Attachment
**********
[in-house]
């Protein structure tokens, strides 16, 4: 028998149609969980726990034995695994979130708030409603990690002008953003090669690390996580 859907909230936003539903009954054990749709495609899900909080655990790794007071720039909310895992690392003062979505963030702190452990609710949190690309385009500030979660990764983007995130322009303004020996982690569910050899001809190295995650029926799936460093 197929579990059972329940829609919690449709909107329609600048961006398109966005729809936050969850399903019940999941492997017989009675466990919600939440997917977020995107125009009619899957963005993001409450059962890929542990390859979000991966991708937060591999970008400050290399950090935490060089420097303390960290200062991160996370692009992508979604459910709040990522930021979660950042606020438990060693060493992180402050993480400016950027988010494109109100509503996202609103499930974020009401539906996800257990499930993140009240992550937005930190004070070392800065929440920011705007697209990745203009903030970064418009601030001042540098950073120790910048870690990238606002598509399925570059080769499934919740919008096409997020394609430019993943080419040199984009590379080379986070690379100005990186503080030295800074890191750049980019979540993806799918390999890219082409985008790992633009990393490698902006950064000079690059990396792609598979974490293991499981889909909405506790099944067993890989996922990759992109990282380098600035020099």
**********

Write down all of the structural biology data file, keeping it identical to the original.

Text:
[in-house]
């Protein structure tokens, strides 16, 4: 028998149609969980726990034995695994979130708030409603990690002008953003090669690390996580 859907909230936003539903009954054990749709495609899900909080655990790794007071720039909310895992690392003062979505963030702190452990609710949190690309385009500030979660990764983007995130322009303004020996982690569910050899001809190295995650029926799936460093 197929579990059972329940829609919690449709909107329609600048961006398109966005729809936050969850399903019940999941492997017989009675466990919600939440997917977020995107125009009619899957963005993001409450059962890929542990390859979000991966991708937060591999970008400050290399950090935490060089420097303390960290200062991160996370692009992508979604459910709040990522930021979660950042606020438990060693060493992180402050993480400016950027988010494109109100509503996202609103499930974020009401539906996800257990499930993140009240992550937005930190004070070392800065929440920011705007697209990745203009903030970064418009601030001042540098950073120790910048870690990238606002598509399925570059080769499934919740919008096409997020394609430019993943080419040199984009590379080379986070690379100005990186503080030295800074890191750049980019979540993806799918390999890219082409985008790992633009990393490698902006950064000079690059990396792609598979974490293991499981889909909405506790099944067993890989996922990759992109990282380098600035020099």